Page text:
• Thank you, Jet, it was a really cool experience for me. It’s nice you and Athena can ID together to feel confident on your sightings. I have watched ‘birders’ argue over what was ‘just seen’, and they tick off differently. 😲 Bird ID is indeed difficult at times. I guess I feel if I can get a photo, I have my proof, lol. Good example couple days ago, I saw two species of birds on the dock at Everglades NP and took some photos; but with the strong sunlight, I really couldn’t ID them at the moment, but I thought I was seeing Plovers and Gulls. The park’s tour boat was alongside me with two tour guys for the park. I nonchalantly asked them, “What are those two kinds of birds over there on the dock?” The one guy said, “Oh, they’re Sandwich Terns and Ruddy Turnstones.” Sandwich Terns were a lifer for me so I snapped a few more and then left, mumbling to my husband, “not sure about his tern ID, they looked more like gulls, and the others were definitely NOT RTurnstones”. I was glad I got photos to check later. Sure enough, I was right, they were immature Laughing Gulls and Semipalmated Plovers. Mumbled to my husband again about how I can’t trust people and their bird IDs, I gotta get my own photos and do my own thing. LOL Thanks for listening, I think my husband is tired if hearing about it. 😅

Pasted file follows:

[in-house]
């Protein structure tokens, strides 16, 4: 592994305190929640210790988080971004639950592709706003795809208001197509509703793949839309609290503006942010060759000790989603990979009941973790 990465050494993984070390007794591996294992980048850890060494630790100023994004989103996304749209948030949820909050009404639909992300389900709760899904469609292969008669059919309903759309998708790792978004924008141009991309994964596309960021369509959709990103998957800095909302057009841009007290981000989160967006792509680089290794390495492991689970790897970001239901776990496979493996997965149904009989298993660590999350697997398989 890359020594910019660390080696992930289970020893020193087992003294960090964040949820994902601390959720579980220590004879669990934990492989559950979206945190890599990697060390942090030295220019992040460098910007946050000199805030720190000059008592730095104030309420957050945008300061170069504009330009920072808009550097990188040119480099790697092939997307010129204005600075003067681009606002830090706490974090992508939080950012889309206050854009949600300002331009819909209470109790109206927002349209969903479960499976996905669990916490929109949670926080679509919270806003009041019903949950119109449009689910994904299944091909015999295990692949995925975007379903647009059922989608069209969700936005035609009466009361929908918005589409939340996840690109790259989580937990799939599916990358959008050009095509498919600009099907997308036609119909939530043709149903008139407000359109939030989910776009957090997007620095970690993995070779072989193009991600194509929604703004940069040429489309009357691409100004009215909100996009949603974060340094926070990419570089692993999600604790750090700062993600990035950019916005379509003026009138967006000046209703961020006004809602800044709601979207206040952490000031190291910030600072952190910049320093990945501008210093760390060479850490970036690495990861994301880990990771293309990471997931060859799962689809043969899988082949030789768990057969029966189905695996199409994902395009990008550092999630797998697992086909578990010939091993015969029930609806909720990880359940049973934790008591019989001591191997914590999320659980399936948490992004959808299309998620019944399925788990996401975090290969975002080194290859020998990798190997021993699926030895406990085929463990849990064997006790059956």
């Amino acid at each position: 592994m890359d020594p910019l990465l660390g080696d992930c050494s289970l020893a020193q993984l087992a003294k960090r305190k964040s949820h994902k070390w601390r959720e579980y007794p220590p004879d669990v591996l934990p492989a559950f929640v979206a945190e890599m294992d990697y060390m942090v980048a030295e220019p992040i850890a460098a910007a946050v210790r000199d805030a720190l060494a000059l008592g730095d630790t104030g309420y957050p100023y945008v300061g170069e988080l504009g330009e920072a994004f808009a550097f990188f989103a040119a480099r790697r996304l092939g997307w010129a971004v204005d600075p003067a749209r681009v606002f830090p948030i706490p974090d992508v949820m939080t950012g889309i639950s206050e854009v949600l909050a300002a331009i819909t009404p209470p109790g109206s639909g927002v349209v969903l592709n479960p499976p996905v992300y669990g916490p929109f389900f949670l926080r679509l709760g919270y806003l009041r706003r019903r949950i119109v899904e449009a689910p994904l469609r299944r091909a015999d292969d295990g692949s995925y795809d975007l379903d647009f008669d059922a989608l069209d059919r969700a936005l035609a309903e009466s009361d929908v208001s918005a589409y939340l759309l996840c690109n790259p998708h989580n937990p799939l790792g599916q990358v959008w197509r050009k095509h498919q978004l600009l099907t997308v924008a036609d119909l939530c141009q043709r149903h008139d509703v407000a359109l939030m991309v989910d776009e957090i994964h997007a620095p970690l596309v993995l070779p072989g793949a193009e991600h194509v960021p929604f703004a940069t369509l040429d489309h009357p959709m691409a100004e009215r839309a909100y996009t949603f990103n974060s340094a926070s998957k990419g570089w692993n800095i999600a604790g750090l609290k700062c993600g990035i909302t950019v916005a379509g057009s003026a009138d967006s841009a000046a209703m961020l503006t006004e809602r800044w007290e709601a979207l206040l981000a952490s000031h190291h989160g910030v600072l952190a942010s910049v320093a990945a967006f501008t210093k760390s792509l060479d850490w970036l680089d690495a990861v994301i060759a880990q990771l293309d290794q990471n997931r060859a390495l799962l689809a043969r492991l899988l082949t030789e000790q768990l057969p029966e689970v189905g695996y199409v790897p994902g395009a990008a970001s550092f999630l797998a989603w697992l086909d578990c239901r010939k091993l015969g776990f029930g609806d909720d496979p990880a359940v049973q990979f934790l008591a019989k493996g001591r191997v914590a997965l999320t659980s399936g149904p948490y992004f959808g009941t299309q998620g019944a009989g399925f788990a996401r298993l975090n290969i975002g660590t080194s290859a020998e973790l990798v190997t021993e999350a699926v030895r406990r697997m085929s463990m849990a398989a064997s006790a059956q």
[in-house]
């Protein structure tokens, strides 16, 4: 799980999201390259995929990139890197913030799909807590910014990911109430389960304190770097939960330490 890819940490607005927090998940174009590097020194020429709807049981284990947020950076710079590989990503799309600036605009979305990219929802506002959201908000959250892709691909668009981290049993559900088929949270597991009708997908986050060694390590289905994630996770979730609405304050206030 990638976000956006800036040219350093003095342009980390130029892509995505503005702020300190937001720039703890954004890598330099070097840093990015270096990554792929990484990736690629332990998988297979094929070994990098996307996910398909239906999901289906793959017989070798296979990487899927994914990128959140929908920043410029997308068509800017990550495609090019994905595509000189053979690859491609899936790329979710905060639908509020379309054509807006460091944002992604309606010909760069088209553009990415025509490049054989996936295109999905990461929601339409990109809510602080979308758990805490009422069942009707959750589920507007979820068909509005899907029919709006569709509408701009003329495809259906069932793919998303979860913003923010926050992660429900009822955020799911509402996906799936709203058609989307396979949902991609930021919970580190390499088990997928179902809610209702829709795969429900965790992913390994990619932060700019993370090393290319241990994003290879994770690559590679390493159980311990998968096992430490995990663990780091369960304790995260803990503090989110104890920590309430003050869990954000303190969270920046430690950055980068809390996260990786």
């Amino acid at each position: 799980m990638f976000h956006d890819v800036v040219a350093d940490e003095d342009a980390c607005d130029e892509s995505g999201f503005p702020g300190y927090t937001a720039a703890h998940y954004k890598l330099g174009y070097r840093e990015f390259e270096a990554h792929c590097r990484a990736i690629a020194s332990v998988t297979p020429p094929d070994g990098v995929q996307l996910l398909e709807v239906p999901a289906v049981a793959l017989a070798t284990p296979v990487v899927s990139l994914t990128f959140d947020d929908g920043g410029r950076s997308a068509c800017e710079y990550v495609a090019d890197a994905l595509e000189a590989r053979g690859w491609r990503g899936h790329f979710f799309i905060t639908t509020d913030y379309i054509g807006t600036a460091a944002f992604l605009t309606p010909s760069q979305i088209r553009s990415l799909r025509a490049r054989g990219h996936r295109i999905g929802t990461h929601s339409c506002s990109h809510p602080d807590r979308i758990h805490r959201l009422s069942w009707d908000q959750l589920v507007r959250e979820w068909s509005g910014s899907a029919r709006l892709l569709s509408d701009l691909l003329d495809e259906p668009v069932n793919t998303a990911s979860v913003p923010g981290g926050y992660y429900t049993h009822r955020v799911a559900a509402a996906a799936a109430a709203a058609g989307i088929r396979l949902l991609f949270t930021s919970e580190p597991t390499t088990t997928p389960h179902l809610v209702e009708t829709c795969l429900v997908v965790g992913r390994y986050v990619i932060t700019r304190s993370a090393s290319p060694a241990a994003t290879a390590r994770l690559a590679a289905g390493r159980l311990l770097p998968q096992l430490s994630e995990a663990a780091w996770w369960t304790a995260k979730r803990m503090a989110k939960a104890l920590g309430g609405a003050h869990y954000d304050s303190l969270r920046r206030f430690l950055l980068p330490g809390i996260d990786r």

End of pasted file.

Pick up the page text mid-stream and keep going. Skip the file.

5. Congratulations, 191 is pretty impressive. I’ve been thinking of trying to put together a page with just the birds that visit our backyard. I am gobsmacked at the variety we have here. It makes up for not being in Florida. 😉

    Eric tells me we have a couple of warblers here. He was pretty thrilled to catch a good shot of one (a warbler) the other day when he was stalking some ducks out in the water. They move so darned fast, I haven’t had any luck at all.

    • Thank you, Gunta! It’s fun to actually start thinking and considering just how many species of birds that live around us, it can be mind-boggling. We take so many for granted. I’m still chasing most warblers too, I got really lucky with this sighting. I’m going back to this boardwalk in another day or two early in the morning. I’m hoping it’s a busy time of birds then!